Galashiels exhibition shows Edinburgh was weaving Paisley shawls 40 years before Paisley

Edinburgh was weaving what became known as Paisley shawls in the 1700s more than 40 years before the Renfrewshire town they were named after, a new exhibition will show.

Hosted by Heriot-Watt University and The Great Tapestry of Scotland in Galashiels, the exhibition will reveal that Edinburgh weavers were the first in Britain to create replicas of the Kashmir shawls brought back from India, the first recorded being in 1767.

It wasn’t until 1808 that Paisley’s weaving industry started making the shawls, and later gave the garment its iconic name.

The exhibition, called A Passion for Paisley, will feature a selection from the range of more than 100 shawls and shawl fragments that forms part of the University’s textile collection, housed in the Scottish Borders Campus in Galashiels.

Helen Taylor, Archivist at Heriot-Watt University, said: “Paisley design has stayed a very iconic motif and has remained a fixture even as fashions have changed.  Our collection in the Borders is a very good one and was really developed for teaching and research. You can’t recreate the weaving, because the looms don’t exist anymore. But if you’re looking for design inspiration, Paisley shawls are a great example of East-West influence.”

Paisley shawls are richly patterned and often feature a distinctive Persian-style teardrop motif. This is inspired by the Babylonian Tree of Life, a magical tree from Mesopotamian mythology that grew in the centre of paradise.

Other motifs include floral and tendril designs, a striped zebra design and an oblong motif known as a ‘temple door’ design. Red was a recurring colour in Paisley shawls, alongside blues, greens, yellows and other colours, all created from natural plant dyes. Paisley shawls were hugely popular in the 18th and 19th centuries. Empress Josephine, Napoleon’s first wife, was known to own about 400 of the woollen shawls.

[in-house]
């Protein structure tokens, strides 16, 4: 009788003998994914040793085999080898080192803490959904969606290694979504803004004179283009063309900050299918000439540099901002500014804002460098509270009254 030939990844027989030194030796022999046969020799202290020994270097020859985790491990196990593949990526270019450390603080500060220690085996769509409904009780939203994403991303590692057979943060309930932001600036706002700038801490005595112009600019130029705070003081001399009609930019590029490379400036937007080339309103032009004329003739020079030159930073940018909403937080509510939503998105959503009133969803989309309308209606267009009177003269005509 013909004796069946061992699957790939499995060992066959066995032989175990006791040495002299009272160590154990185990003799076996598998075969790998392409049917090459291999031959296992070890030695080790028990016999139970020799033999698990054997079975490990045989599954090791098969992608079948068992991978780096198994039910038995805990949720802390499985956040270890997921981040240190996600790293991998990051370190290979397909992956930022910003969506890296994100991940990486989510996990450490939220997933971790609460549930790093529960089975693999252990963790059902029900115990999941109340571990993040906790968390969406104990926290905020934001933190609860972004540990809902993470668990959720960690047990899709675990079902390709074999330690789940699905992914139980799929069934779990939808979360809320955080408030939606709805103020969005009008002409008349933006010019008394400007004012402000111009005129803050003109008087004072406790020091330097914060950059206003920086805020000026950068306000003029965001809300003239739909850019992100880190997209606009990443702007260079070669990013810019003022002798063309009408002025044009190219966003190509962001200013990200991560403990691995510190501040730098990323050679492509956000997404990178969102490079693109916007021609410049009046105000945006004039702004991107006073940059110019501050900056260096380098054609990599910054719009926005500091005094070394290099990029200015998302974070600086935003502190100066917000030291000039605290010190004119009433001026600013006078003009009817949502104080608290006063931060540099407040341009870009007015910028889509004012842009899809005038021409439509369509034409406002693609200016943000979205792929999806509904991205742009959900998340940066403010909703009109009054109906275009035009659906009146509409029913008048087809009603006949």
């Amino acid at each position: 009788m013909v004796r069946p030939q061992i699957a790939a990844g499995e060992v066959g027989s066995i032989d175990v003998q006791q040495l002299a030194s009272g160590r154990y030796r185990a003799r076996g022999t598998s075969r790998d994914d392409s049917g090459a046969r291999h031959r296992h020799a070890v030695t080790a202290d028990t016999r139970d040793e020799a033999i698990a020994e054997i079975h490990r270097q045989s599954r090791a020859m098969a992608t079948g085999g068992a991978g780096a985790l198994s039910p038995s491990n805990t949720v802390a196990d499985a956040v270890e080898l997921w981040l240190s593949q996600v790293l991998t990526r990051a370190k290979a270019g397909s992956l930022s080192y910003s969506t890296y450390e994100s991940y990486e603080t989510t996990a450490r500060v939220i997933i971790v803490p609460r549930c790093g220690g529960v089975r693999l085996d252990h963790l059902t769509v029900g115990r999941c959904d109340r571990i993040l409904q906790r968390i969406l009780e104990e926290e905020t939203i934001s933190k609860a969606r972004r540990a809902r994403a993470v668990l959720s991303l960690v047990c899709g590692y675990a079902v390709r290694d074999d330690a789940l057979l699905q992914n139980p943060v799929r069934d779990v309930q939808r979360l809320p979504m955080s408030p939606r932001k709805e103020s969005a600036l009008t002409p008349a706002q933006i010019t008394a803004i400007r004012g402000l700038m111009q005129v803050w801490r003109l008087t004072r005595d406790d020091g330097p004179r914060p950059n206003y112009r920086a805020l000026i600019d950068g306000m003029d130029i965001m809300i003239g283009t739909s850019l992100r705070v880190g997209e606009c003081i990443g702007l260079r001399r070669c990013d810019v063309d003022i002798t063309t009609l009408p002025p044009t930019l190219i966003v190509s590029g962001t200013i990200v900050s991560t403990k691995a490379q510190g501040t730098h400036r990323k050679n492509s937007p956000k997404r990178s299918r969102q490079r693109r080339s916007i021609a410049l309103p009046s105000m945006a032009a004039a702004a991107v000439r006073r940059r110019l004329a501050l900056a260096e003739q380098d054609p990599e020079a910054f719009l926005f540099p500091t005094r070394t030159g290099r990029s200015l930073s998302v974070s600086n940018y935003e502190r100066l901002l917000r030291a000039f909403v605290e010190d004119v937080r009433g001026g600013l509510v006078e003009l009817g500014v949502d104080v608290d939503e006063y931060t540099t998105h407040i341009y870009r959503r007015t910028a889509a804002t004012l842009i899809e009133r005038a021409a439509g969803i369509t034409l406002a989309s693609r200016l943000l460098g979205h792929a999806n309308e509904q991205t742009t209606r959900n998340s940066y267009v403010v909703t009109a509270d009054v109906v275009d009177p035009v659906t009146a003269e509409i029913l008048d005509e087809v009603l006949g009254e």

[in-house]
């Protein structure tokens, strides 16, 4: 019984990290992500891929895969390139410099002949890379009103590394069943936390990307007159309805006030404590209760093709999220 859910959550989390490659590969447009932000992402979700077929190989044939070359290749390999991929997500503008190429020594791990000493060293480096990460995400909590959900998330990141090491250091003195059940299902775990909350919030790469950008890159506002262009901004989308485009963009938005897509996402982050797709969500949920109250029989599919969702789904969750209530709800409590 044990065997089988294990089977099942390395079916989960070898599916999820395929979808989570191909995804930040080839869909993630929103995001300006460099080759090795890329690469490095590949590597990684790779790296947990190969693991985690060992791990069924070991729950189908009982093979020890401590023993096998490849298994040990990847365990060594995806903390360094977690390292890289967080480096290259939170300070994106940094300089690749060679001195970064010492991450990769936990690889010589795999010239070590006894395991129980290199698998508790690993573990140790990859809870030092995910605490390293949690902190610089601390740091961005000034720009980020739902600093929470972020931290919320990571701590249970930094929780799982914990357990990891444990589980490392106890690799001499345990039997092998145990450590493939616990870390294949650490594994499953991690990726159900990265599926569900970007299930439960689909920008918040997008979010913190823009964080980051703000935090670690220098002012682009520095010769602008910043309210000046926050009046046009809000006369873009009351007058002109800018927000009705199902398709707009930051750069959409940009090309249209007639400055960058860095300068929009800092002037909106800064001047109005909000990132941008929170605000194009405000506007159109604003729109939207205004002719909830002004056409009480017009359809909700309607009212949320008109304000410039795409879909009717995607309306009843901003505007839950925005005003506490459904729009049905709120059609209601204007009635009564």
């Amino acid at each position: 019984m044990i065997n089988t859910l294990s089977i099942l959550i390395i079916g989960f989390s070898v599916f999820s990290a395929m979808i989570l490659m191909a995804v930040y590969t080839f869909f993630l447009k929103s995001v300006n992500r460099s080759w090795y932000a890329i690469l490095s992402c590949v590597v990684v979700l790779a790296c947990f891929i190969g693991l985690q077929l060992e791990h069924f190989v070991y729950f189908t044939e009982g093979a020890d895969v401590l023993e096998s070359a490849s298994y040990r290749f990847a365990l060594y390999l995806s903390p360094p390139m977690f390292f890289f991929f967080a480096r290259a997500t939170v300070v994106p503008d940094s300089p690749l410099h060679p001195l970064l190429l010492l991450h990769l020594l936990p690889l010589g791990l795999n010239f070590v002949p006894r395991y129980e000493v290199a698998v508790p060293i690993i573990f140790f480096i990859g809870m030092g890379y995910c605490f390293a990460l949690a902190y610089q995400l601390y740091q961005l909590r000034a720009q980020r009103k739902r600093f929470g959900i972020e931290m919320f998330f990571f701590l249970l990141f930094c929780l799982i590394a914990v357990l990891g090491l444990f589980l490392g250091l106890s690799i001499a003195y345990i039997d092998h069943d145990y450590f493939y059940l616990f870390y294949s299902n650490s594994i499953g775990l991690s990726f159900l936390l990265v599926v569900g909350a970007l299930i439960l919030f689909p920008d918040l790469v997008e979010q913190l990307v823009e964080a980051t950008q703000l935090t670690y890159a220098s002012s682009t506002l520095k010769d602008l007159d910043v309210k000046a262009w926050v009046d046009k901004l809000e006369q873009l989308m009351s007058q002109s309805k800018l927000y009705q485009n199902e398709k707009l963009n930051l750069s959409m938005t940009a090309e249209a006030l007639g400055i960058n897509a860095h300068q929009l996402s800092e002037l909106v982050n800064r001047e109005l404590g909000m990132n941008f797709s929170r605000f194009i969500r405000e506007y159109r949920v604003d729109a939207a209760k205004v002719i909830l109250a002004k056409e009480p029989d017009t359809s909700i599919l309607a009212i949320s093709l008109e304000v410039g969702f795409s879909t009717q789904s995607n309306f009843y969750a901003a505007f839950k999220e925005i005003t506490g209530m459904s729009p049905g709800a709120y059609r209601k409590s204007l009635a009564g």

“When the British empire was expanding, people started bringing back Kashmir shawls as gifts,” Ms Taylor explained. “They were very expensive and were actually woven in cashmere. Weavers in Edinburgh started making reproduction shawls, and the first record of a reproduction Kashmir shawl being woven was in Edinburgh in 1767.”

Edinburgh in the 1700s already had a damask industry – when designs are woven into fabric rather than printed onto it – and it was these weavers who started making the reproduction Kashmir shawls. But when fashions evolved and the shawls got bigger, the Edinburgh weavers started outsourcing to Paisley, where weaving skills and technology were advancing and amongst the best in the world.

“In Edinburgh, shawl weaving was more of a cottage industry, with small looms being used around the city’s Old Town and shawls being woven in sections and sewn together,” Ms Taylor said. “In Paisley, they started using Jacquard looms, which used punch cards and allowed more complex design to be woven more easily.”

Most of Heriot-Watt’s Paisley shawls were collected by a ceramics curator called Janet Paterson who collected Paisley shawls in the 1940s and 50s. The collection was given to the University by her son, Alan, along with his tartan collection.

A Passion for Paisley runs from 26 March to 12 July 2024 at The Great Tapestry of Scotland, 14-20 High St, Galashiels TD1 1SD. There is an entrance fee of £5.

The event includes a talk at 12.30pm on 26th March about the forgotten legacy of Edinburgh’s vibrant weaving industry. Tickets for this event can be booked here: A Passion for Paisley Opening Lecture.

Heriot-Watt School of Textiles and Design dates back to 1883, when classes in weaving, dyeing and chemistry were introduced to train workers for the local textiles industry.

The School is a centre of excellence in design, with Honorary Graduates including British fashion icon Dame Vivienne Westwood. It is based on Heriot-Watt’s Scottish Borders Campus, which is built around a historic mill in Galashiels, at the heart of Scotland’s luxury textile industry.

The Great Tapestry of Scotland visitor centre was purpose-built to house The Great Tapestry of Scotland, one of the world’s largest community arts projects. The Tapestry was hand-stitched by a team of 1,000 stitchers from across Scotland and charts 420 million years of Scotland’s history, heritage, innovations and culture through 160 panels.

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